Thursday, August 13, 2009

The Rosetta Stone: History and modern controversy (Gwynneth Anderson)

Listen carefully for ghostly chuckles during your next visit to Les Invalides. If you hear them, don’t worry - it’s merely Napoleon smirking at the continuing fallout from his 1798 Egyptian Campaign.

In 1799, soldiers constructing Fort Julian at a port city called Rosetta (now called Rashid) pulled a large black stone, almost 4 feet tall, 28 inches wide, 11 inches thick and weighing approximately 1,700 pounds, out of the Nile delta muck. Imagine their shock at seeing the inscriptions after it was cleaned off.

The stone was turned over to General Jacques-Francois de Menou who realized its significance and attempted to hide it from the British after they defeated Napoleon in 1801. Various stories still circulate on just how British troops finally wrested the stone from de Menou, either at gunpoint or a simple handover, but as of 1802, the Rosetta Stone was taken for permanent display at the British Museum.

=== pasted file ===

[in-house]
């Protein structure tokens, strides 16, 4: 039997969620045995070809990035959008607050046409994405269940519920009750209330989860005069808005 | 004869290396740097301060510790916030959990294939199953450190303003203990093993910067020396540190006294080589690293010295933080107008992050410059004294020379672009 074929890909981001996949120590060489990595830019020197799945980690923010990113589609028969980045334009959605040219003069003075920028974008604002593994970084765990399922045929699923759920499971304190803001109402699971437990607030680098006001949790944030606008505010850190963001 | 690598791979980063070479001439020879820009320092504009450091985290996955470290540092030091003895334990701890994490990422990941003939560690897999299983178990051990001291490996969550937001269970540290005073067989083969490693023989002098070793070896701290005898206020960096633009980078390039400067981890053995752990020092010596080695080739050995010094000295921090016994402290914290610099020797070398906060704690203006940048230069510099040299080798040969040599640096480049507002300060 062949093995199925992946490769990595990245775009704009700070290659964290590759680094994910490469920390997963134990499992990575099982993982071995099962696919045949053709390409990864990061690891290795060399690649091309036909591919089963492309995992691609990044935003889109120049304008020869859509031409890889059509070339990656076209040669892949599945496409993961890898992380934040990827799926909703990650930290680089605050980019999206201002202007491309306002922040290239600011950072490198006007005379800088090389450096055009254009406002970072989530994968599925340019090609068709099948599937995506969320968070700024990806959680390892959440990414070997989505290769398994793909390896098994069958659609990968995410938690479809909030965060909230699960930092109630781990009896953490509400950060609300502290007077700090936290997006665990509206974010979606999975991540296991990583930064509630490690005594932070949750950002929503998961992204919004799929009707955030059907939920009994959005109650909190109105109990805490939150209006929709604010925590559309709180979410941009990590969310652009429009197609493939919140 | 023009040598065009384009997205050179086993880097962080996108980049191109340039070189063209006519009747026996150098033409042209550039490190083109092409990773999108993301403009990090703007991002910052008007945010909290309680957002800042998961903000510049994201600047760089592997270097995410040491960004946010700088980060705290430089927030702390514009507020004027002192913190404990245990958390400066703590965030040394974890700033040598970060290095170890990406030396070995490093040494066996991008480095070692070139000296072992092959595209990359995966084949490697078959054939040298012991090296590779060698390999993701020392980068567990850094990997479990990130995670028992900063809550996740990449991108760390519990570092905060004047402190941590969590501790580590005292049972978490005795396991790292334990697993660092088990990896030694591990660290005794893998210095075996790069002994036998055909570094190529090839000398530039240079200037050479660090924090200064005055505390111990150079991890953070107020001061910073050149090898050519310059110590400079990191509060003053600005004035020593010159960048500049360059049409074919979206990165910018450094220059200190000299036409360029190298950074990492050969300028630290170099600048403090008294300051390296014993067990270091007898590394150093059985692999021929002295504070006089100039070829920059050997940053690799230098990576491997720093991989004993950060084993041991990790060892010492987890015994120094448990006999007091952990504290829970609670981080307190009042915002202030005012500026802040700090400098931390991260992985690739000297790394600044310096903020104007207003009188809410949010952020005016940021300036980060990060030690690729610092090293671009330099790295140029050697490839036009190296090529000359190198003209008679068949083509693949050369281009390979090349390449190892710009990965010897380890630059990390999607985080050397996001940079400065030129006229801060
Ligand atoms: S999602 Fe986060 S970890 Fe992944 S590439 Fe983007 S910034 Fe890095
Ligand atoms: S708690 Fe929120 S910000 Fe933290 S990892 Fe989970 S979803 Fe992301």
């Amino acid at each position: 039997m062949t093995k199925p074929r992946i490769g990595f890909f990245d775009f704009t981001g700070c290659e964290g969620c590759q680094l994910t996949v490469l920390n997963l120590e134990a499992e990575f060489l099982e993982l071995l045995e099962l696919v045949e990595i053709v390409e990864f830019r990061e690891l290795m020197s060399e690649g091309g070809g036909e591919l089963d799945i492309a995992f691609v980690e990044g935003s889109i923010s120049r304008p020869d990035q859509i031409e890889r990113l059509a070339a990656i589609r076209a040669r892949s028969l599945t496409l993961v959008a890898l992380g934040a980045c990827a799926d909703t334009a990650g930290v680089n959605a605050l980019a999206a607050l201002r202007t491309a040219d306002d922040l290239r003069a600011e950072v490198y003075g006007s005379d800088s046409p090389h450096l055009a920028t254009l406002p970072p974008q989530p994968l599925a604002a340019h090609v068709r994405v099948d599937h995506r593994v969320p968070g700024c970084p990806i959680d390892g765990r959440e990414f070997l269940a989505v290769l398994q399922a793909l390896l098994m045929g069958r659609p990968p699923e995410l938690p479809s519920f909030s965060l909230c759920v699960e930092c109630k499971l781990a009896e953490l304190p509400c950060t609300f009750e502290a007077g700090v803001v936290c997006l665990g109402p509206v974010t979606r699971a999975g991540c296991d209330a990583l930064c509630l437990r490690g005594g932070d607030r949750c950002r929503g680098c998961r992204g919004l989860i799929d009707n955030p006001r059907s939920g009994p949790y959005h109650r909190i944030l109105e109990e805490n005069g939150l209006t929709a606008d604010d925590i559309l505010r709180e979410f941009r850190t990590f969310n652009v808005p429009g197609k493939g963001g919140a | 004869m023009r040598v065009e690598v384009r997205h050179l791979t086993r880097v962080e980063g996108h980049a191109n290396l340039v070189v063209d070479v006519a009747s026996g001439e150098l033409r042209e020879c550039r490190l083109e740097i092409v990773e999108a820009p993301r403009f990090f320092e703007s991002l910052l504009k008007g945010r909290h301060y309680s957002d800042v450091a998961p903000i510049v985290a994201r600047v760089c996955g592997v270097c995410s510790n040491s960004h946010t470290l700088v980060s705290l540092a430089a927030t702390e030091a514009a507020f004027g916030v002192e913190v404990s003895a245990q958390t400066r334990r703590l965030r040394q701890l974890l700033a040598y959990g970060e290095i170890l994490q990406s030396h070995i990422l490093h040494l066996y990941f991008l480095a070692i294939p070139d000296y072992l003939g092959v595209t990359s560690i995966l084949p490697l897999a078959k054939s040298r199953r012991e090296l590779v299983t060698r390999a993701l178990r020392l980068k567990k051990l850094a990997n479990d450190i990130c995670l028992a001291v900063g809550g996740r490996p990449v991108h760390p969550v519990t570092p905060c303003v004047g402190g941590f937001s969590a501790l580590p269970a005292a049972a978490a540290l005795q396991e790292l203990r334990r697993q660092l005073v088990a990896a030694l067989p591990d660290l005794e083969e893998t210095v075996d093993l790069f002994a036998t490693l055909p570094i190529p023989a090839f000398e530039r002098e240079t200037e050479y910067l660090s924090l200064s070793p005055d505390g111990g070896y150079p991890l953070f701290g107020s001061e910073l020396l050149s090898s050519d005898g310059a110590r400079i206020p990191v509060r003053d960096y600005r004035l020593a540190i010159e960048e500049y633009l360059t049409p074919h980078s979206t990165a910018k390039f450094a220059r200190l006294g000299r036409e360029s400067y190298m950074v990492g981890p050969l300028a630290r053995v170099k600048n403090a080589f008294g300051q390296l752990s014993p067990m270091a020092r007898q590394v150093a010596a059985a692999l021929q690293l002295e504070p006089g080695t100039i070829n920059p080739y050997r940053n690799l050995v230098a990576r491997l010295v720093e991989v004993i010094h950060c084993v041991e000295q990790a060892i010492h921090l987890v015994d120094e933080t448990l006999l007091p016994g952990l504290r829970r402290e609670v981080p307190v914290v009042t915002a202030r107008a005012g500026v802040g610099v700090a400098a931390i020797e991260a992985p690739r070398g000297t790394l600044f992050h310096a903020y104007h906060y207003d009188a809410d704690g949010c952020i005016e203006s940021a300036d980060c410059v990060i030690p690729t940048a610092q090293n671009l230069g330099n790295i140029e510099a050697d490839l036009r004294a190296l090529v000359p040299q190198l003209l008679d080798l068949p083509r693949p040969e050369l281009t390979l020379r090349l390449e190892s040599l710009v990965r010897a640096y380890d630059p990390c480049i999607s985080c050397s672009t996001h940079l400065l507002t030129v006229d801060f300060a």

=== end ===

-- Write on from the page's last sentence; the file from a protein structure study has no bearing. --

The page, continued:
And except for one brief outing to the Louvre in 1972, it has not left the country since.

However, while the Brits may have won the battle to possess the stone, the competition for deciphering it had only just begun and the French were determinedly nipping at English heels.

See the above page for the full story.

1 comment:

Art said...

Its a great story but I can't help wondering where claims end. Should the Queen return the many precious stones she owns (or borrowed)? Pandora's Box comes to mind.